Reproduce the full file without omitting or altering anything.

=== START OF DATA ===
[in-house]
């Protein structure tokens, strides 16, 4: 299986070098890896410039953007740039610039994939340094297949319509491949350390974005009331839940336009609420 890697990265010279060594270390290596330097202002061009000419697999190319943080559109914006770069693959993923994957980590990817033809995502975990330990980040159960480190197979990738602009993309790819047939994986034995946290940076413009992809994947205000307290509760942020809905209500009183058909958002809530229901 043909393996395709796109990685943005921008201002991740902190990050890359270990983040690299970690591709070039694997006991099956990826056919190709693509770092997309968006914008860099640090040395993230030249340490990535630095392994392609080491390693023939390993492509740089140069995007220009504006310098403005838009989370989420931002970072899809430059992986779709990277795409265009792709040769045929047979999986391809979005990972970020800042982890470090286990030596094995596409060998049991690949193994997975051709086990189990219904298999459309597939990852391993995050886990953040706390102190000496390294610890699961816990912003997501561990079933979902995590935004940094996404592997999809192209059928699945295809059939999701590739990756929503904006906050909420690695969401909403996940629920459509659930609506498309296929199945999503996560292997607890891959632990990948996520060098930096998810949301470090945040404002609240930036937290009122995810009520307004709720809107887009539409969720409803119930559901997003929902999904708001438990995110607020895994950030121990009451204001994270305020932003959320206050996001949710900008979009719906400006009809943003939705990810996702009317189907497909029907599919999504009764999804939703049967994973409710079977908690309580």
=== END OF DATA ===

[in-house]
């Protein structure tokens, strides 16, 4: 299986070098890896410039953007740039610039994939340094297949319509491949350390974005009331839940336009609420 890697990265010279060594270390290596330097202002061009000419697999190319943080559109914006770069693959993923994957980590990817033809995502975990330990980040159960480190197979990738602009993309790819047939994986034995946290940076413009992809994947205000307290509760942020809905209500009183058909958002809530229901 043909393996395709796109990685943005921008201002991740902190990050890359270990983040690299970690591709070039694997006991099956990826056919190709693509770092997309968006914008860099640090040395993230030249340490990535630095392994392609080491390693023939390993492509740089140069995007220009504006310098403005838009989370989420931002970072899809430059992986779709990277795409265009792709040769045929047979999986391809979005990972970020800042982890470090286990030596094995596409060998049991690949193994997975051709086990189990219904298999459309597939990852391993995050886990953040706390102190000496390294610890699961816990912003997501561990079933979902995590935004940094996404592997999809192209059928699945295809059939999701590739990756929503904006906050909420690695969401909403996940629920459509659930609506498309296929199945999503996560292997607890891959632990990948996520060098930096998810949301470090945040404002609240930036937290009122995810009520307004709720809107887009539409969720409803119930559901997003929902999904708001438990995110607020895994950030121990009451204001994270305020932003959320206050996001949710900008979009719906400006009809943003939705990810996702009317189907497909029907599919999504009764999804939703049967994973409710079977908690309580």